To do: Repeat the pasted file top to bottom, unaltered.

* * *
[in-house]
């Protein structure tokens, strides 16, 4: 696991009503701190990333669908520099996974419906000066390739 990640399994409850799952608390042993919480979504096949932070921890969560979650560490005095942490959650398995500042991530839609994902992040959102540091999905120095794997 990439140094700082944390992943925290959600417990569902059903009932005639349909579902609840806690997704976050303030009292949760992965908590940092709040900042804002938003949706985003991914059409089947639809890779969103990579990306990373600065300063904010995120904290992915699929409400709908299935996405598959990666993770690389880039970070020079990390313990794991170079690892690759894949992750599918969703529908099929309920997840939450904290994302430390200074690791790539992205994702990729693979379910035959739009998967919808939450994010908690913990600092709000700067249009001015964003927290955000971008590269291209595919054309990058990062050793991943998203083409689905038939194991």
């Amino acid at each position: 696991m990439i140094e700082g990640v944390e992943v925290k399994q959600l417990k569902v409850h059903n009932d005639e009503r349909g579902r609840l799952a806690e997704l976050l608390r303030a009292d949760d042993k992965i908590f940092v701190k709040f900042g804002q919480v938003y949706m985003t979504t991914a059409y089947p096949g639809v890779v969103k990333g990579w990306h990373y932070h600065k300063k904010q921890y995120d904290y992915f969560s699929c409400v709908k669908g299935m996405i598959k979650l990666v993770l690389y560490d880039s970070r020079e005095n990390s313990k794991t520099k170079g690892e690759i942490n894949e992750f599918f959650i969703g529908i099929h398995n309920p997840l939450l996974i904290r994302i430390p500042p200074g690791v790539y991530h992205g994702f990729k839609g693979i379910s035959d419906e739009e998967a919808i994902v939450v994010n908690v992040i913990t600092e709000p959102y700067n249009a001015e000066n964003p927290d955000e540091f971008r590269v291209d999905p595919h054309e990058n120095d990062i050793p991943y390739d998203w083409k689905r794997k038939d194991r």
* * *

[in-house]
């Protein structure tokens, strides 16, 4: 696991009503701190990333669908520099996974419906000066390739 990640399994409850799952608390042993919480979504096949932070921890969560979650560490005095942490959650398995500042991530839609994902992040959102540091999905120095794997 990439140094700082944390992943925290959600417990569902059903009932005639349909579902609840806690997704976050303030009292949760992965908590940092709040900042804002938003949706985003991914059409089947639809890779969103990579990306990373600065300063904010995120904290992915699929409400709908299935996405598959990666993770690389880039970070020079990390313990794991170079690892690759894949992750599918969703529908099929309920997840939450904290994302430390200074690791790539992205994702990729693979379910035959739009998967919808939450994010908690913990600092709000700067249009001015964003927290955000971008590269291209595919054309990058990062050793991943998203083409689905038939194991």
């Amino acid at each position: 696991m990439i140094e700082g990640v944390e992943v925290k399994q959600l417990k569902v409850h059903n009932d005639e009503r349909g579902r609840l799952a806690e997704l976050l608390r303030a009292d949760d042993k992965i908590f940092v701190k709040f900042g804002q919480v938003y949706m985003t979504t991914a059409y089947p096949g639809v890779v969103k990333g990579w990306h990373y932070h600065k300063k904010q921890y995120d904290y992915f969560s699929c409400v709908k669908g299935m996405i598959k979650l990666v993770l690389y560490d880039s970070r020079e005095n990390s313990k794991t520099k170079g690892e690759i942490n894949e992750f599918f959650i969703g529908i099929h398995n309920p997840l939450l996974i904290r994302i430390p500042p200074g690791v790539y991530h992205g994702f990729k839609g693979i379910s035959d419906e739009e998967a919808i994902v939450v994010n908690v992040i913990t600092e709000p959102y700067n249009a001015e000066n964003p927290d955000e540091f971008r590269v291209d999905p595919h054309e990058n120095d990062i050793p991943y390739d998203w083409k689905r794997k038939d194991r």